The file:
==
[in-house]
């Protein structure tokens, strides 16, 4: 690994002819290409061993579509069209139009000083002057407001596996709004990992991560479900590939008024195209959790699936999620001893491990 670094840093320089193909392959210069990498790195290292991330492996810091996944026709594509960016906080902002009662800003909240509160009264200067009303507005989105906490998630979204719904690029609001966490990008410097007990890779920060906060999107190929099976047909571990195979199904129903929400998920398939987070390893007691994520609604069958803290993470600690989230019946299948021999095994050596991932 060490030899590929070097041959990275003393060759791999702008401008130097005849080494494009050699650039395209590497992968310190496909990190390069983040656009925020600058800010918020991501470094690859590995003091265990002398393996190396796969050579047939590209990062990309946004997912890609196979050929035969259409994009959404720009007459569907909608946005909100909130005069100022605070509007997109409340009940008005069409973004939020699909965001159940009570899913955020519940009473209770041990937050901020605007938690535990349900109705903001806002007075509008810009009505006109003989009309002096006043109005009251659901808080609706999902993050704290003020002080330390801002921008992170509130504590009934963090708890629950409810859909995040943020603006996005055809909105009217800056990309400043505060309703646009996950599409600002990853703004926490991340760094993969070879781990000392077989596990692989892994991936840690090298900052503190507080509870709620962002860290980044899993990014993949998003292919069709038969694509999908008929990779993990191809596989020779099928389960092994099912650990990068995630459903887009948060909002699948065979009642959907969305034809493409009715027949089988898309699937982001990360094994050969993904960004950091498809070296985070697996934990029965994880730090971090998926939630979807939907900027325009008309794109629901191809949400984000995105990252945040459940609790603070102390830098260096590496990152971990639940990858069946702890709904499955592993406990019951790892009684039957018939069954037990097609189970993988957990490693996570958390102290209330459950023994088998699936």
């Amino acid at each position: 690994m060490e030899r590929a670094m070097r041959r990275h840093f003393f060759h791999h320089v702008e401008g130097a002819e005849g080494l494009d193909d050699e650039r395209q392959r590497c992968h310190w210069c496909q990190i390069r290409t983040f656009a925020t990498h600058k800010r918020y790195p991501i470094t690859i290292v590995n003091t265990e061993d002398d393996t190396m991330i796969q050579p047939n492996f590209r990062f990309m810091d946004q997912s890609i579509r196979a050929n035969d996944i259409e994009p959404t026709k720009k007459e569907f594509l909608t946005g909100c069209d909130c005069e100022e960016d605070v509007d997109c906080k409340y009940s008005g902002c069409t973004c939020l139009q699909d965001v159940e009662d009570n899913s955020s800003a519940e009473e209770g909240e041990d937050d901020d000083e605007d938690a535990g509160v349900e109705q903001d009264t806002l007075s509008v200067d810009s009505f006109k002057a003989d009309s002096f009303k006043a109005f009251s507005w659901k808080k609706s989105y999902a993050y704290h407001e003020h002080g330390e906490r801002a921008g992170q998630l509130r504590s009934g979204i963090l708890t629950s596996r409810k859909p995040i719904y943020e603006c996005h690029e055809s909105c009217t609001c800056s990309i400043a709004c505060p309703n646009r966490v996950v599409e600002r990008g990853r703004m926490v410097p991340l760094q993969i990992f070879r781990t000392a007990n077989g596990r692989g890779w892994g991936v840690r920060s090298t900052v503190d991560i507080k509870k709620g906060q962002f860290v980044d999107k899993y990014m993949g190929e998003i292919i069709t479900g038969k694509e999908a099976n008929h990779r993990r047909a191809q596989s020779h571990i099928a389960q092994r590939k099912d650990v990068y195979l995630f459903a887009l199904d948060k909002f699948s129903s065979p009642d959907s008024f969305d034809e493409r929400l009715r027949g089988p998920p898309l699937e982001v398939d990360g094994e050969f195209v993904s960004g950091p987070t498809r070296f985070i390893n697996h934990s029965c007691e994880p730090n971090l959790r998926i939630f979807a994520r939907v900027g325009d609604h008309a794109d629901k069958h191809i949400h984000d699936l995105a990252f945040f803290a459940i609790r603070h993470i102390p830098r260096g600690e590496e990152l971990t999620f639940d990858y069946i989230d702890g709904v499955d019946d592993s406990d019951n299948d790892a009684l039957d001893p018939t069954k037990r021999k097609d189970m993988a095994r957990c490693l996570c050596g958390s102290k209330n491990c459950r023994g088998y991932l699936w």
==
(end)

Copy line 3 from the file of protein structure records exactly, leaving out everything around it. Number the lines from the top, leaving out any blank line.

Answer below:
């Amino acid at each position: 690994m060490e030899r590929a670094m070097r041959r990275h840093f003393f060759h791999h320089v702008e401008g130097a002819e005849g080494l494009d193909d050699e650039r395209q392959r590497c992968h310190w210069c496909q990190i390069r290409t983040f656009a925020t990498h600058k800010r918020y790195p991501i470094t690859i290292v590995n003091t265990e061993d002398d393996t190396m991330i796969q050579p047939n492996f590209r990062f990309m810091d946004q997912s890609i579509r196979a050929n035969d996944i259409e994009p959404t026709k720009k007459e569907f594509l909608t946005g909100c069209d909130c005069e100022e960016d605070v509007d997109c906080k409340y009940s008005g902002c069409t973004c939020l139009q699909d965001v159940e009662d009570n899913s955020s800003a519940e009473e209770g909240e041990d937050d901020d000083e605007d938690a535990g509160v349900e109705q903001d009264t806002l007075s509008v200067d810009s009505f006109k002057a003989d009309s002096f009303k006043a109005f009251s507005w659901k808080k609706s989105y999902a993050y704290h407001e003020h002080g330390e906490r801002a921008g992170q998630l509130r504590s009934g979204i963090l708890t629950s596996r409810k859909p995040i719904y943020e603006c996005h690029e055809s909105c009217t609001c800056s990309i400043a709004c505060p309703n646009r966490v996950v599409e600002r990008g990853r703004m926490v410097p991340l760094q993969i990992f070879r781990t000392a007990n077989g596990r692989g890779w892994g991936v840690r920060s090298t900052v503190d991560i507080k509870k709620g906060q962002f860290v980044d999107k899993y990014m993949g190929e998003i292919i069709t479900g038969k694509e999908a099976n008929h990779r993990r047909a191809q596989s020779h571990i099928a389960q092994r590939k099912d650990v990068y195979l995630f459903a887009l199904d948060k909002f699948s129903s065979p009642d959907s008024f969305d034809e493409r929400l009715r027949g089988p998920p898309l699937e982001v398939d990360g094994e050969f195209v993904s960004g950091p987070t498809r070296f985070i390893n697996h934990s029965c007691e994880p730090n971090l959790r998926i939630f979807a994520r939907v900027g325009d609604h008309a794109d629901k069958h191809i949400h984000d699936l995105a990252f945040f803290a459940i609790r603070h993470i102390p830098r260096g600690e590496e990152l971990t999620f639940d990858y069946i989230d702890g709904v499955d019946d592993s406990d019951n299948d790892a009684l039957d001893p018939t069954k037990r021999k097609d189970m993988a095994r957990c490693l996570c050596g958390s102290k209330n491990c459950r023994g088998y991932l699936w």